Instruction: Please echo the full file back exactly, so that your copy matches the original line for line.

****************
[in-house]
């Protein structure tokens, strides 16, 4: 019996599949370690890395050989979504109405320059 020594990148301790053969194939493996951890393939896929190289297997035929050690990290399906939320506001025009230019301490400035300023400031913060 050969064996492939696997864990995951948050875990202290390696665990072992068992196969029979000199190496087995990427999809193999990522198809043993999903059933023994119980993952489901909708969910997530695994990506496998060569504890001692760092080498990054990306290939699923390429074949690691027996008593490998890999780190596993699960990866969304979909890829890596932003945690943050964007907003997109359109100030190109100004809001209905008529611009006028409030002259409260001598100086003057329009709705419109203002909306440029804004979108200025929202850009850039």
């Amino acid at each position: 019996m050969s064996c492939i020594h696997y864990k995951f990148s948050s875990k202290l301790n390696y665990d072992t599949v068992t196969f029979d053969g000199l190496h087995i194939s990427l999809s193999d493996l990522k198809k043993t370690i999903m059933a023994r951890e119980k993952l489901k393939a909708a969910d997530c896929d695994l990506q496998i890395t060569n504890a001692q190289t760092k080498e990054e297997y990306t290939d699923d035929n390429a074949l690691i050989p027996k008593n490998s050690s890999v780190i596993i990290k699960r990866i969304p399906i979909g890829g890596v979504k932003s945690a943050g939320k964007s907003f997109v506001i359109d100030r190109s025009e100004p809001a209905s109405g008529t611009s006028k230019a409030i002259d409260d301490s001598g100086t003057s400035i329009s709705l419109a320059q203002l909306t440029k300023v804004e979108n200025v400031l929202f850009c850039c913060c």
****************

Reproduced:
[in-house]
């Protein structure tokens, strides 16, 4: 019996599949370690890395050989979504109405320059 020594990148301790053969194939493996951890393939896929190289297997035929050690990290399906939320506001025009230019301490400035300023400031913060 050969064996492939696997864990995951948050875990202290390696665990072992068992196969029979000199190496087995990427999809193999990522198809043993999903059933023994119980993952489901909708969910997530695994990506496998060569504890001692760092080498990054990306290939699923390429074949690691027996008593490998890999780190596993699960990866969304979909890829890596932003945690943050964007907003997109359109100030190109100004809001209905008529611009006028409030002259409260001598100086003057329009709705419109203002909306440029804004979108200025929202850009850039």
């Amino acid at each position: 019996m050969s064996c492939i020594h696997y864990k995951f990148s948050s875990k202290l301790n390696y665990d072992t599949v068992t196969f029979d053969g000199l190496h087995i194939s990427l999809s193999d493996l990522k198809k043993t370690i999903m059933a023994r951890e119980k993952l489901k393939a909708a969910d997530c896929d695994l990506q496998i890395t060569n504890a001692q190289t760092k080498e990054e297997y990306t290939d699923d035929n390429a074949l690691i050989p027996k008593n490998s050690s890999v780190i596993i990290k699960r990866i969304p399906i979909g890829g890596v979504k932003s945690a943050g939320k964007s907003f997109v506001i359109d100030r190109s025009e100004p809001a209905s109405g008529t611009s006028k230019a409030i002259d409260d301490s001598g100086t003057s400035i329009s709705l419109a320059q203002l909306t440029k300023v804004e979108n200025v400031l929202f850009c850039c913060c």